How to clean paper money

Strategic Plan 2007-2012 US Department of Treasury, Andrew Holets

Money-laundering sounds like an easy way to end up in jail, but what do you do when you have a bunch of grimy bank notes? Before you start cleaning, consider the options. If the paper currency is more than 50 years old, it is best to leave it be, as the material has aged too much to be cleaned in most manners. It is still worth a lot to collectors. If you simply wish to clean the currency enough to use it again as tender, perhaps you should go to your local bank. Most banks will provide a crisp bank note of equal value. The U.S. Bureau of Engraving and Printing states that bank notes can be exchanged for face value if more than 50 per cent of an identifiable note is present and the supporting evidence demonstrates to the satisfaction of the Treasury that the missing portions have been totally destroyed. In short, don't go ripping those dollar bills in half thinking you can get a 2-for-1 deal. Note that paper money is not actually paper. U.S. bank notes consist of 75 per cent cotton and 25 per cent linen, so you are actually washing fabric. There are also red and blue threads distributed throughout that keep the currency together, meaning it is manufactured to withstand wear and tear, not to look pretty.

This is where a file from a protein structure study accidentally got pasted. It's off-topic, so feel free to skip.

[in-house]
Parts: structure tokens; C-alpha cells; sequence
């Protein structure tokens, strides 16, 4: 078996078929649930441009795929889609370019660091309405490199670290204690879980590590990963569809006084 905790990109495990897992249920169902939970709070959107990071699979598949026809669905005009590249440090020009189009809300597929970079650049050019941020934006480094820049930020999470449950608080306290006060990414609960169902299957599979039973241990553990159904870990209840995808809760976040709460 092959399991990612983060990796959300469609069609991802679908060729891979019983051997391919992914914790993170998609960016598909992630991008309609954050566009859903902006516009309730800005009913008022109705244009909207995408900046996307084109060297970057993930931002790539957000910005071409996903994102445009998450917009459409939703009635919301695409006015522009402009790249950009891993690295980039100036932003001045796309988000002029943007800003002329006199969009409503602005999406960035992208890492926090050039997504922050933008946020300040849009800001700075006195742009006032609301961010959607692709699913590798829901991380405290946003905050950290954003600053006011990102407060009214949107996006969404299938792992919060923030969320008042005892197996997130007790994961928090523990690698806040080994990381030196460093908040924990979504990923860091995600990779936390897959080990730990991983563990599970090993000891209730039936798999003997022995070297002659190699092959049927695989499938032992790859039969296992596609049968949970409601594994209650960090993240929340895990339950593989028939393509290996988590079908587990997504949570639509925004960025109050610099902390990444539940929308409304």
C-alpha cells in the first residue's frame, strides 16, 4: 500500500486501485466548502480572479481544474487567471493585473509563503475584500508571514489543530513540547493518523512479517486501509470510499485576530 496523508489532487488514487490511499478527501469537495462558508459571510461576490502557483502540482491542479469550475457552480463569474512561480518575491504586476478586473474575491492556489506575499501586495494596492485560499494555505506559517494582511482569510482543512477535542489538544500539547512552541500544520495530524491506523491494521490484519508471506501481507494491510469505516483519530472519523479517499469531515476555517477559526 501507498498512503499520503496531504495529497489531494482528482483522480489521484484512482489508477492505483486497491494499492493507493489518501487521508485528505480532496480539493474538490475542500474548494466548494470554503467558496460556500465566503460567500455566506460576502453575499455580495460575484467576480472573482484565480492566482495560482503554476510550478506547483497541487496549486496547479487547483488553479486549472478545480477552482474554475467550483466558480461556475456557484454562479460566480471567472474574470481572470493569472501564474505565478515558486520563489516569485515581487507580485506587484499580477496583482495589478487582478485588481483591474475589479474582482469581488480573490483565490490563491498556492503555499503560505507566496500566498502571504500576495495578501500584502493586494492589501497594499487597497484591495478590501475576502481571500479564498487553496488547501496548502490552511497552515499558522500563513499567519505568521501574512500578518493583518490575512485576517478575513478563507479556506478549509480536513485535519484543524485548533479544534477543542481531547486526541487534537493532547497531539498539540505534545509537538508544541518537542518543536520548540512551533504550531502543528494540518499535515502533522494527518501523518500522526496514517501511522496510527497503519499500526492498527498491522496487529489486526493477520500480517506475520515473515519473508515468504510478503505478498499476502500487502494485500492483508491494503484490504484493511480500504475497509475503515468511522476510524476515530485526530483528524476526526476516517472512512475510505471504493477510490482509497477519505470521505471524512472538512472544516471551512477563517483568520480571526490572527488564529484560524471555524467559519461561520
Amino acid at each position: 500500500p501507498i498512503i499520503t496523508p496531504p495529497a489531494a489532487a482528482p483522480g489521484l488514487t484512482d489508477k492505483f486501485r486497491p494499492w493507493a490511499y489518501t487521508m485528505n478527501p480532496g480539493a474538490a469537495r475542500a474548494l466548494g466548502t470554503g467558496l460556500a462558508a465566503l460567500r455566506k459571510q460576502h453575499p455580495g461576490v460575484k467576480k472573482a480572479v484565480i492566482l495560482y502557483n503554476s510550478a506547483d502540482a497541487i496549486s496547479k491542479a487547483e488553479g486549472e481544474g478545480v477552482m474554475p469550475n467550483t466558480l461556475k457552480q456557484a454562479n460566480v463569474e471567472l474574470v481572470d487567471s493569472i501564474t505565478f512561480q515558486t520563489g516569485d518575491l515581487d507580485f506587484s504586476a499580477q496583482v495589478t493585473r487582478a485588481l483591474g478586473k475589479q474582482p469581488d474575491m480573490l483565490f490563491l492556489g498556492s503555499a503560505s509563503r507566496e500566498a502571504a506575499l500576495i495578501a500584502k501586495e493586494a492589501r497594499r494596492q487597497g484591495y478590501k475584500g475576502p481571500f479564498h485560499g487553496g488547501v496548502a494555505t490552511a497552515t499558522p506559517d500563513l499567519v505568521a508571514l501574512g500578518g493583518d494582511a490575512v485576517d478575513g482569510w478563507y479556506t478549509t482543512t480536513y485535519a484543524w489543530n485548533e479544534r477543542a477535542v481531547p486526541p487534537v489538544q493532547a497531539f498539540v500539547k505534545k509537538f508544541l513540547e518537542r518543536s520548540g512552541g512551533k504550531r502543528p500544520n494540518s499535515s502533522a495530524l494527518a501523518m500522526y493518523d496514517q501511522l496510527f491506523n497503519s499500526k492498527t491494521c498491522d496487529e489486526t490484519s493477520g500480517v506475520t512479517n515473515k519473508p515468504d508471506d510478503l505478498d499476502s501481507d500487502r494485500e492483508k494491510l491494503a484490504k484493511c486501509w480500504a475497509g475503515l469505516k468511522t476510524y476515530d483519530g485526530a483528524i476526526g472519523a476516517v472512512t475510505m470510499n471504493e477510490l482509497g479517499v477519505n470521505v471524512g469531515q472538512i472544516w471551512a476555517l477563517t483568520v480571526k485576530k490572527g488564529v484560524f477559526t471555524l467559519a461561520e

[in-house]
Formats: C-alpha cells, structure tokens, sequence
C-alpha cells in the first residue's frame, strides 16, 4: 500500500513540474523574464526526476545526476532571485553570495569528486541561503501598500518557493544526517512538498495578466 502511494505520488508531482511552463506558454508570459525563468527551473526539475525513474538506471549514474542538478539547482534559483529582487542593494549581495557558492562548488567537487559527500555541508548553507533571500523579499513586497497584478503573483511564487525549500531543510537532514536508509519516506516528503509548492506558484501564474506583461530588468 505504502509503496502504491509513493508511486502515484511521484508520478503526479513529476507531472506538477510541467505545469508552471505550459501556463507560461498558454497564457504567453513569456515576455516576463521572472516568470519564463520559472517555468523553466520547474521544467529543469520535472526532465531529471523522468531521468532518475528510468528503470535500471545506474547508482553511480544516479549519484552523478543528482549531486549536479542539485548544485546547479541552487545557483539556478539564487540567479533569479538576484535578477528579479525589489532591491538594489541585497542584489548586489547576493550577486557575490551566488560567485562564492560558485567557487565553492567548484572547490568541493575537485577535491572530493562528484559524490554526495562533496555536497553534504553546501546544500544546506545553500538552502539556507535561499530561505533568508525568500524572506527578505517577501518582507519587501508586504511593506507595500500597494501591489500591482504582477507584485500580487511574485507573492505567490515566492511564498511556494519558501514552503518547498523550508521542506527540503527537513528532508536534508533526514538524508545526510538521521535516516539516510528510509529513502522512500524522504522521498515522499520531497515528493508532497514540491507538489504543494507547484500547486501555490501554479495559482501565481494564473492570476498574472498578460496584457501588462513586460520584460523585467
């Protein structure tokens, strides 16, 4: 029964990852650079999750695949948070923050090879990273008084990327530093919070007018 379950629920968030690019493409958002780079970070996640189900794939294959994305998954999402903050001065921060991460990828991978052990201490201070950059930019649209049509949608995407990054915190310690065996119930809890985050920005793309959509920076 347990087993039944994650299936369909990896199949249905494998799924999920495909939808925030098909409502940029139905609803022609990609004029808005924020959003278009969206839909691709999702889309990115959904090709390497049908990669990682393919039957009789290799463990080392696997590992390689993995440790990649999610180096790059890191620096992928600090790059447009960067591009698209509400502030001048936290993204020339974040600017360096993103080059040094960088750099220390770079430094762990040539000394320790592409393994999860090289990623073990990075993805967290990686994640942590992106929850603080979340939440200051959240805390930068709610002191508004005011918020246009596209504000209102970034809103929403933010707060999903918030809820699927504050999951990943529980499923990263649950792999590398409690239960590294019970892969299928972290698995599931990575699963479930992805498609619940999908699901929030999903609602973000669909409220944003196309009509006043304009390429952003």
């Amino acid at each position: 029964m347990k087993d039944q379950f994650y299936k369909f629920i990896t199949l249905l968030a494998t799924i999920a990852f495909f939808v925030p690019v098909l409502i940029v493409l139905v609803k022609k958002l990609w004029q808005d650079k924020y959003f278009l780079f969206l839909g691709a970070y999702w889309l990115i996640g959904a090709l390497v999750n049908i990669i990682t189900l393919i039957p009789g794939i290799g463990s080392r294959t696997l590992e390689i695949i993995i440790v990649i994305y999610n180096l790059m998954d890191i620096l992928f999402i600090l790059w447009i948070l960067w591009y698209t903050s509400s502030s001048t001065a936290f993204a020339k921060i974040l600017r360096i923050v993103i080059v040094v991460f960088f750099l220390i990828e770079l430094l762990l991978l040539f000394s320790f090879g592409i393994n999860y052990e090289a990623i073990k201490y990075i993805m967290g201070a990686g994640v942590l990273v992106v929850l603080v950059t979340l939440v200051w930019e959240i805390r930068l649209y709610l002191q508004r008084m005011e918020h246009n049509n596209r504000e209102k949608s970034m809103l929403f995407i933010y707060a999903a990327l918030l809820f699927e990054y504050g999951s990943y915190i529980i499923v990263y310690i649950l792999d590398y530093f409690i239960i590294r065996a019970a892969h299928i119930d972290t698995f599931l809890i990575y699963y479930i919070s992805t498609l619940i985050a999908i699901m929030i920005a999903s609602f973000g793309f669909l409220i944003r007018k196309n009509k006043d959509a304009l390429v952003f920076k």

Cleanliness is next to In God We Trust

Fill bowl with warm water, adding a small amount of dish detergent to create a soapy mixture.

Place paper money on a clean, flat surface. Lightly dip a corner of the soft rag in the soapy water and, starting from the middle of the money, brush it laterally toward the edges. Brush past the edges of the paper money to avoid tearing the corners. Do this for roughly three minutes.

Brush the money gently in a circular motion with a slightly moistened soft rag or Q-tip. Again, be careful around the edges. Do this for roughly two minutes. Most paper bills have series of red and blue threads distributed in them that make cleaning harder than on regular paper or fabric.

Turn the money over and repeat steps 1 through 3.

Once your money is washed, use a dry, soft rag to wipe any excess soap or water away. Lightly pat down the paper money until it is fairly dry. If the paper money is brittle, use a Q-tip around the edges.

Place the paper currency in the middle of a thick book, making sure that the entire bill is within the pages. As long as you don't mind a slightly damp text for a brief period of time, this will dry the money quickly and flatten it. Leave the paper money in the book for at least five hours. Do not try to iron the money; ironing may cause further damage and weaken the integrity of the material.

If you need the money dried faster, use a hair dryer on the low heat setting. Too much heat can cause the fabric to become brittle.

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